Arabic names, Arthurian legends, celebrity baby names, Disney names, english names, ethnonyms, famous namesakes, fictional namesakes, flower names, French name popularity, French names, German names, germanic names, Greek names, historical records, How Green Was My Valley, Italian names, Latin names, mythological names, name data, name history, name meaning, name popuarity, names from movies, nature names, nicknames, Old French names, Old Welsh names, Oz: The Great and Powerful, plant names, Poldark, popular culture, Puritan names, rare names, royal names, saints names, Shakespearean names, surname names, The Iliad, The Wizard of Oz, tribal names, unisex names, virtue names, vocabulary names, Welsh names, William Shakespeare
Last week we had names from Victoria which were used less than ten times in 2012. Those names are uncommon – but what if you wanted something even rarer? These are names which don’t appear even once in the Victorian data from last year, and have never charted in Australia. However, they are not strange or obscure, and all of them can be found in Australian historical records.
Angharad is an Old Welsh name meaning “greatly loved”. It was reasonably common in medieval times, and there are several Angharads in Welsh history. In Welsh mythology, Angharad Golden-Hand is the lover of Peredur, one of King Arthur’s knights. Angharad Morgan is a main character in How Green Was My Valley, and in the film version was played by Maureen O’Hara. Actress Angharad Rees became well known in the 1970s for playing the role of Demelza in the TV series Poldark. Lots of famous Angharads, yet I could find only one woman named Angharad in Australian records. The pronunciation, ang-HAH-rad, may have caused some concern. This is a strong and unusual name with a lovely meaning. It would definitely stand out.
Beatrix is based on the name Viatrix, the feminine form of the Latin name Viator, meaning “voyager, traveller”. Early on, the spelling was altered to associate it with the Latin word beatus, meaning “blessed”, and it was common amongst early Christians. Some baby name books sandwich these two meanings together and interpret it as “blessed traveller”. Saint Beatrix was an early Roman martyr; according to legend, she was strangled by her servants. The name became less common in England after the Middle Ages, but was revived in the 19th century. One of the most famous people with this name is Beatrix Potter, the children’s writer and illustrator, who gave us such delightful characters as Peter Rabbit, Jemima Puddleduck, Squirrel Nutkin and Mrs. Tiggy-Winkle. As well as these talents, she was also a scientific researcher, conservationist, farmer, and sheep breeder. Queen Beatrix of the Netherlands helps give this name a royal touch, and a famous literary character is Beatrix “Trixie” Belden, girl detective. To me, this charming name seems spunkier and more eccentric than her sister Beatrice.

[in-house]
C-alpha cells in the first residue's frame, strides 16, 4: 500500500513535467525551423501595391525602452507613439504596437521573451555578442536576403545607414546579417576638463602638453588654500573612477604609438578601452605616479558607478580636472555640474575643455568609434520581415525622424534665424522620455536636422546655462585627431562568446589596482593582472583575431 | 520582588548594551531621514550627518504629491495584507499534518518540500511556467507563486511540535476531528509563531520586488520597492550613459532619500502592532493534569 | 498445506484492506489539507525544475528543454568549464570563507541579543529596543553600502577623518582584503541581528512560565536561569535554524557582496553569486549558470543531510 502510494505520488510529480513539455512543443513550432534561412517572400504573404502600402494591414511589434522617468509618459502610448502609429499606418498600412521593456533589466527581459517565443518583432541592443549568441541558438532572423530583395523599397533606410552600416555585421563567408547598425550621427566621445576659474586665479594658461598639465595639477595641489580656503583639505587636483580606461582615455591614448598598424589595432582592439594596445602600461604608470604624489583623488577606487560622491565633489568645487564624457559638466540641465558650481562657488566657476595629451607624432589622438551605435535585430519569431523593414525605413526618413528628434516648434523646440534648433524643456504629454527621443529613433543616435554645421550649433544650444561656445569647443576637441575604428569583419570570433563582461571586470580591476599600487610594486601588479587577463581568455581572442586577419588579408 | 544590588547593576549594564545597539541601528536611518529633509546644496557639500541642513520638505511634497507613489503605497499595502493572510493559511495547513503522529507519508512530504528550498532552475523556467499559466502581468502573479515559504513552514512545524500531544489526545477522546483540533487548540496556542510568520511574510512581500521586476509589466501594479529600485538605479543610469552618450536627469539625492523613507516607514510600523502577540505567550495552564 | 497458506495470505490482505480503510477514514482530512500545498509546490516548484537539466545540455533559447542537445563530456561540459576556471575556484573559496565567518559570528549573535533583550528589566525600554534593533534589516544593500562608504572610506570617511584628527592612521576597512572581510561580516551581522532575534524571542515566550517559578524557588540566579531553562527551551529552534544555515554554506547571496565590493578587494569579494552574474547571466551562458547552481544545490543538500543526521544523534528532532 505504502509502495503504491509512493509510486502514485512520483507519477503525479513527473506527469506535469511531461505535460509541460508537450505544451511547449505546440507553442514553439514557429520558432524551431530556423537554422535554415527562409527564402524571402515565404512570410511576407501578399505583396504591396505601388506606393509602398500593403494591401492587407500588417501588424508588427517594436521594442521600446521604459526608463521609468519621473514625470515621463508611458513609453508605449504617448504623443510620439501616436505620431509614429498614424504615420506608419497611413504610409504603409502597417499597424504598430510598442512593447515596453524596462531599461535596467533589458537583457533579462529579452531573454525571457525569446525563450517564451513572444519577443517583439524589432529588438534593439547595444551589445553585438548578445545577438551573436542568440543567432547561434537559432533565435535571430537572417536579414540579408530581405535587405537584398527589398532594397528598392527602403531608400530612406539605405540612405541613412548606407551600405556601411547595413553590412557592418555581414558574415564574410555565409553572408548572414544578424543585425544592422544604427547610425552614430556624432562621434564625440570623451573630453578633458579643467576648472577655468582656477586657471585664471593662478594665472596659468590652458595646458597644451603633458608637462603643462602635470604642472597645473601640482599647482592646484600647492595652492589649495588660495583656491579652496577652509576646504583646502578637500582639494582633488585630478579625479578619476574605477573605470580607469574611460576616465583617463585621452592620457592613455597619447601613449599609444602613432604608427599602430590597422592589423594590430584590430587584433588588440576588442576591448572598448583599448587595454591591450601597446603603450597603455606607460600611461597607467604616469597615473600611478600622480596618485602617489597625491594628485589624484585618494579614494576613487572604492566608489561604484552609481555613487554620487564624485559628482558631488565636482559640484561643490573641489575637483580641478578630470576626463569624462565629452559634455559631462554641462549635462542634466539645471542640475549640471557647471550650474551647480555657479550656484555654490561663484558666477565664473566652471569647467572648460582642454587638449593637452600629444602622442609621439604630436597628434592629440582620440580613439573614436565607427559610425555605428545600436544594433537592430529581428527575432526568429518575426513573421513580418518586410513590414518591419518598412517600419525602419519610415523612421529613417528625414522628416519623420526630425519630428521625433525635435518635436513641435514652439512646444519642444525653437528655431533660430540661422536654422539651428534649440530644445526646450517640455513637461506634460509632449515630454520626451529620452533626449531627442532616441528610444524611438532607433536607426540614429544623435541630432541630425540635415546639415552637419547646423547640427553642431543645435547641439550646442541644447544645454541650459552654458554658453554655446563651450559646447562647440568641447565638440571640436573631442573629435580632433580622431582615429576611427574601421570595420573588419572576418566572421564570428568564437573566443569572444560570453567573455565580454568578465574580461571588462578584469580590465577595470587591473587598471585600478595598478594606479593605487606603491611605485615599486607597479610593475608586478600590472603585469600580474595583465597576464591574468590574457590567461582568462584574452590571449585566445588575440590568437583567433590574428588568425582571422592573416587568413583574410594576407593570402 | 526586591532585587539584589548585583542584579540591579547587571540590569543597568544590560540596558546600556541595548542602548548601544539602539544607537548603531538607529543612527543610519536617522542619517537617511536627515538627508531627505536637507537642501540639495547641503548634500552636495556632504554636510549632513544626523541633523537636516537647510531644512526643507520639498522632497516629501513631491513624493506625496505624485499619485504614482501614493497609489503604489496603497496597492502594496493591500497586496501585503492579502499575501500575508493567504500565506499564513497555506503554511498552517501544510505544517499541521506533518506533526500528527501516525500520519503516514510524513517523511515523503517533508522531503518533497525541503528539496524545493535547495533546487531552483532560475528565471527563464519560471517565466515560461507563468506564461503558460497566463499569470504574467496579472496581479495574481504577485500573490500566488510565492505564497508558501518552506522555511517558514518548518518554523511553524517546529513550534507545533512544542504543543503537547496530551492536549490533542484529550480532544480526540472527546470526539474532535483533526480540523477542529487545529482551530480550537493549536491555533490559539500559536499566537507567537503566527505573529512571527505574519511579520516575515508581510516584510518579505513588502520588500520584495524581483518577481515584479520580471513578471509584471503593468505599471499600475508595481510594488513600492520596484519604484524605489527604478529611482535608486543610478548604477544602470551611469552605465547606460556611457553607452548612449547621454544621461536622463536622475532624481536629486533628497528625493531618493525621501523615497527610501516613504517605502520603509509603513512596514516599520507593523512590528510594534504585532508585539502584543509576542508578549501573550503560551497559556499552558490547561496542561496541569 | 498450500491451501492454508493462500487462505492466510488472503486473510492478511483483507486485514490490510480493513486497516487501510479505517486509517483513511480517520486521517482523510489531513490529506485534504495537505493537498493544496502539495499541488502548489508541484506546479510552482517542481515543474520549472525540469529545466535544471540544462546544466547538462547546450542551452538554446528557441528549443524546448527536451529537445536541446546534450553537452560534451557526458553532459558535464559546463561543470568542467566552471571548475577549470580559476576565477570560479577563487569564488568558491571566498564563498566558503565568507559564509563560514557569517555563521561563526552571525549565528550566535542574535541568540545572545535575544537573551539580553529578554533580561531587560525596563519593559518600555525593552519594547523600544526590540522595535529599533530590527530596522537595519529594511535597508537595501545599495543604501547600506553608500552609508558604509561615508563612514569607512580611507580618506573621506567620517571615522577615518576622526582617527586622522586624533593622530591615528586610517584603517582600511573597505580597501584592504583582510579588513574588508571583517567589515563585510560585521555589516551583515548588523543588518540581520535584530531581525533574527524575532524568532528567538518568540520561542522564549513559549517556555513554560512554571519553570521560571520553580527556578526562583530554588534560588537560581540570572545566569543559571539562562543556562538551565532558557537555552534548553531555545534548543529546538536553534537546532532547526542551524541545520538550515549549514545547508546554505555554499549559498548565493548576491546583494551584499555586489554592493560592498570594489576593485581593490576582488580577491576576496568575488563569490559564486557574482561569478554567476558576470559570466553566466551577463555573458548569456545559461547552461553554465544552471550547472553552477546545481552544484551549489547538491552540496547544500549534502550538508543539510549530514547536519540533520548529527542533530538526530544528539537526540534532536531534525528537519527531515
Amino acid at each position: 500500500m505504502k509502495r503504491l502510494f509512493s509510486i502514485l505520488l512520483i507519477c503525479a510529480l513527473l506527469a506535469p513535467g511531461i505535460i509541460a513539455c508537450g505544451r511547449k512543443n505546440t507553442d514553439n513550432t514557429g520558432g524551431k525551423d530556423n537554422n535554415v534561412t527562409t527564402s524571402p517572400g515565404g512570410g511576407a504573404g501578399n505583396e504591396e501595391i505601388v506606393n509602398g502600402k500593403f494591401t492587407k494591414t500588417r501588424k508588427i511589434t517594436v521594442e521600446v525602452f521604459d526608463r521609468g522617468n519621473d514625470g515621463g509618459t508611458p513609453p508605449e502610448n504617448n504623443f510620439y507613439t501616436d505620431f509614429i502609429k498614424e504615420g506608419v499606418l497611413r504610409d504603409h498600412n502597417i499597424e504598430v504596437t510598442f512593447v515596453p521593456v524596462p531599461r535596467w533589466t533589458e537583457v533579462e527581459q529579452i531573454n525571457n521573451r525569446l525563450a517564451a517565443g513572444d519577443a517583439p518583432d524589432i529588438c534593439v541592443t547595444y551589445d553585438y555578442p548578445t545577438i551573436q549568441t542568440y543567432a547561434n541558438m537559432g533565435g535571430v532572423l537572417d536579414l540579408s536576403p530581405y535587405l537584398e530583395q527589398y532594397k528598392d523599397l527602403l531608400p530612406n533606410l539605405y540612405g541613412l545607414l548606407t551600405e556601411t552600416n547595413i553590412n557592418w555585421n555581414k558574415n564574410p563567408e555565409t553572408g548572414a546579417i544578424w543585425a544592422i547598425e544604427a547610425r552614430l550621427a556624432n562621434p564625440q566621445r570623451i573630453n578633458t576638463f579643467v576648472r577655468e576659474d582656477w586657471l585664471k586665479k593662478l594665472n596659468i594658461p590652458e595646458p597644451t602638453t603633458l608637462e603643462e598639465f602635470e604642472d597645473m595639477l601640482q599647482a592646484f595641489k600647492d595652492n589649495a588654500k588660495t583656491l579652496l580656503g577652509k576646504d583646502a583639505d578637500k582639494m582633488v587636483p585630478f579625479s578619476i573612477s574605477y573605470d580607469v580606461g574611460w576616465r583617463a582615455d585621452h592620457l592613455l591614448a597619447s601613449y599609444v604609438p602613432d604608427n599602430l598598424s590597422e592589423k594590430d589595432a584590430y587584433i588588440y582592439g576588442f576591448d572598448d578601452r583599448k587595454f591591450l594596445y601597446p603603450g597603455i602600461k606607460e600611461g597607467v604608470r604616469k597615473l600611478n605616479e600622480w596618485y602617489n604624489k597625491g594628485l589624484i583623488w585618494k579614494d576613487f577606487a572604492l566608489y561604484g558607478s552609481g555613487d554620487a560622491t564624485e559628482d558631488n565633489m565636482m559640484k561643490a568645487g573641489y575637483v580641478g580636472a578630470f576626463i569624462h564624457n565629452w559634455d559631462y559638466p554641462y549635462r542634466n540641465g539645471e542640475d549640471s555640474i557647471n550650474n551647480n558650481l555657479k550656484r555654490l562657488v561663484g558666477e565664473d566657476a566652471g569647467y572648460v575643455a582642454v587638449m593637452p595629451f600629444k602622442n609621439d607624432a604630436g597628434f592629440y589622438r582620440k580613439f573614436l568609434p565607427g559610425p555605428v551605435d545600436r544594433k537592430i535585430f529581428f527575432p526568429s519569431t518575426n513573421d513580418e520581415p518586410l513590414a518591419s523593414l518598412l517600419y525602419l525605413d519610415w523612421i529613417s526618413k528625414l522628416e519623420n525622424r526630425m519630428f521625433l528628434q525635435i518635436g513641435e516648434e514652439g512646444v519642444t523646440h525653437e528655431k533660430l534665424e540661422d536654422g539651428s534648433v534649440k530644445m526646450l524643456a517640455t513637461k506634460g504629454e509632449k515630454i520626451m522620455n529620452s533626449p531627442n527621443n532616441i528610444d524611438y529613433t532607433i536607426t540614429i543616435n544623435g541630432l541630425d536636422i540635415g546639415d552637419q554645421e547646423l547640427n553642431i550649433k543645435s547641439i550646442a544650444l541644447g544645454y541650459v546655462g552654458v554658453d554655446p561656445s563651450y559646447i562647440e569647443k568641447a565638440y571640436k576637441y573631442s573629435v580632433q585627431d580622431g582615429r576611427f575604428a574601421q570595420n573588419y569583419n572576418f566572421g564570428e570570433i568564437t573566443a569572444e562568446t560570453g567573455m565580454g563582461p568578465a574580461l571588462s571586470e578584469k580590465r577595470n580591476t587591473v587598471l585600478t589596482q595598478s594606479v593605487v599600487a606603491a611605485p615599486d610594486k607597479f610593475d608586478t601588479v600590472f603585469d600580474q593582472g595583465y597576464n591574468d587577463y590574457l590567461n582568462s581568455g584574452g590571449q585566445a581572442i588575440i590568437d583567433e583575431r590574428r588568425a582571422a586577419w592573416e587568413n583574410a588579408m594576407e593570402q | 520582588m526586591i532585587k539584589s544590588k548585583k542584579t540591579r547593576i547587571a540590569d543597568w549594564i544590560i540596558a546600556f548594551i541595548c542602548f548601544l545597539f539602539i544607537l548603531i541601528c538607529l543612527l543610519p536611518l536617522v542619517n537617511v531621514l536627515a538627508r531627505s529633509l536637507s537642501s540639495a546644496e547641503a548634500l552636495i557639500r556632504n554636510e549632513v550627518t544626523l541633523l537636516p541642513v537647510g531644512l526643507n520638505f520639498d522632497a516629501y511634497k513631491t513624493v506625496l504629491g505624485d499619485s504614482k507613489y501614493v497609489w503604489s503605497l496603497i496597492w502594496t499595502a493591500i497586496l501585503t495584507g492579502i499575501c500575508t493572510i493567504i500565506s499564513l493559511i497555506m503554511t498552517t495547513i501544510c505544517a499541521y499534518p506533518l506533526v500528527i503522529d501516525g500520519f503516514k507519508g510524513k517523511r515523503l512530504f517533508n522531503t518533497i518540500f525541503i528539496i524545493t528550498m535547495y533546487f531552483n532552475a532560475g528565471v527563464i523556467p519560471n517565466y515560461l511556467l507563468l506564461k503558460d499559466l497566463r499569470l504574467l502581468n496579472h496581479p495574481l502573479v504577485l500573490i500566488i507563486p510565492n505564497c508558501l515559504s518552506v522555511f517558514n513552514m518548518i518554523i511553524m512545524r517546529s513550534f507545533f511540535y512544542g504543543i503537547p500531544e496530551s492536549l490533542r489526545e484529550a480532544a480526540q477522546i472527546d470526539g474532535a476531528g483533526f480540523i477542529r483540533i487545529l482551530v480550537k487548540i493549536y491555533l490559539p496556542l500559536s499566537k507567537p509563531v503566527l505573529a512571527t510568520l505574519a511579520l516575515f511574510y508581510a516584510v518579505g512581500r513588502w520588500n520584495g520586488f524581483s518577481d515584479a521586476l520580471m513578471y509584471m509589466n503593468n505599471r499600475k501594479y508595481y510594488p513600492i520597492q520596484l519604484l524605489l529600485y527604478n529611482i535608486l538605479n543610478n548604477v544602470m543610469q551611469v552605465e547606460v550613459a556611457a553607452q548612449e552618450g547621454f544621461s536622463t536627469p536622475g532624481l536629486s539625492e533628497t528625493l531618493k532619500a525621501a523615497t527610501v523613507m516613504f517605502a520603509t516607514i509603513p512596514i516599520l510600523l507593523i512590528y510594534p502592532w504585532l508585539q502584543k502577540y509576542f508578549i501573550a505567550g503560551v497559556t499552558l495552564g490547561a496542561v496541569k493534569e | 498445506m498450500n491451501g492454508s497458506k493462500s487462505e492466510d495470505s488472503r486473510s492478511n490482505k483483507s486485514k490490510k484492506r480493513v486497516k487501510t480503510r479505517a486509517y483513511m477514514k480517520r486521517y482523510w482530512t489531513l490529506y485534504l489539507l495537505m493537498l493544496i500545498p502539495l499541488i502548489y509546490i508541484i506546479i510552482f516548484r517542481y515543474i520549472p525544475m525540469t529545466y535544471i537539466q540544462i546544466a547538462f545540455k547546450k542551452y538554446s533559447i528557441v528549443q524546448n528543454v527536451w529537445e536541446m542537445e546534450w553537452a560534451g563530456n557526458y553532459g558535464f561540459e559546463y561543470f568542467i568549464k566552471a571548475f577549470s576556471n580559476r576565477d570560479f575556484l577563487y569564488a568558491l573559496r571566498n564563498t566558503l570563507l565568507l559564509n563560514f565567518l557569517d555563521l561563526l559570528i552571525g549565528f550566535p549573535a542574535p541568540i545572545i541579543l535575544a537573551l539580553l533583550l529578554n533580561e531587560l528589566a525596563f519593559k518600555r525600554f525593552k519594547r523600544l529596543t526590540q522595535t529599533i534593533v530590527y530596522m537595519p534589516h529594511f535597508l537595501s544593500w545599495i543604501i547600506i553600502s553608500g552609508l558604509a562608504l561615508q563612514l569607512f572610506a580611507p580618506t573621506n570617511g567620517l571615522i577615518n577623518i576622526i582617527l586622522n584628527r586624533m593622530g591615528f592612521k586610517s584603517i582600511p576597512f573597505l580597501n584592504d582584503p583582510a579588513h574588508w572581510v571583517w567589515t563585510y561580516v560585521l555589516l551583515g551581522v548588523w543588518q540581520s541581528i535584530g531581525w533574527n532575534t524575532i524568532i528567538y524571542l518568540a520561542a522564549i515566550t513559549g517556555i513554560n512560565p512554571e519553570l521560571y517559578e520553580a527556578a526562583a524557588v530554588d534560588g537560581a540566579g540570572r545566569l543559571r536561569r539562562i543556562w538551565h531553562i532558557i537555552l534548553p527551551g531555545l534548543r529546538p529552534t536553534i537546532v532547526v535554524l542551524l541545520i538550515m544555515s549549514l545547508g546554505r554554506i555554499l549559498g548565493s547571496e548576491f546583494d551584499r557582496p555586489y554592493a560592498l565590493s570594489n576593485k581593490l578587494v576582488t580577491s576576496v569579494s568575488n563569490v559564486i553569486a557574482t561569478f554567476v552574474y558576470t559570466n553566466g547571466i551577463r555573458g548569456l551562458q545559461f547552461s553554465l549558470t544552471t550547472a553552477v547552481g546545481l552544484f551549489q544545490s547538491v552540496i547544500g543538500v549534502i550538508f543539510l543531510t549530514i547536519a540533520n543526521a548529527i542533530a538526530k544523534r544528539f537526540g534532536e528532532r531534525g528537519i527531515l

In Greek mythology, Chryseis was the daughter of a Trojan priest named Chryses, and she was captured by the Greek champion Agamemnon as part of the spoils of war; he refused to give her back even after being asked nicely. Chryseis’ dad prayed like blazes to the god Apollo, who obligingly sent a plague through the Greek soldiers until Chryseis was returned. A later legend says that she bore Agamemnon a son. Her name given in the Iliad simply means “daughter of Chryses”; appropriately for a priest of Apollo, Chryses’ name means “golden”, perhaps in reference to sunlight. Some writers say Chryseis’ real name was Astynome, meaning “possessor of the city”. When medieval authors retold the tale of the Trojan War, this story had a complete rewrite. Chryseis became Cressida (KRES-ih-duh), and one corner of a tragic love triangle; she is made the epitome of the false woman and the whore. Some authors were sympathetic to Cressida’s plight, and in Shakespeare’s version, Cressida is complex, highly intelligent and witty. A famous Australian with this name is the artist Cressida Campbell. I find this literary name quite bewitching.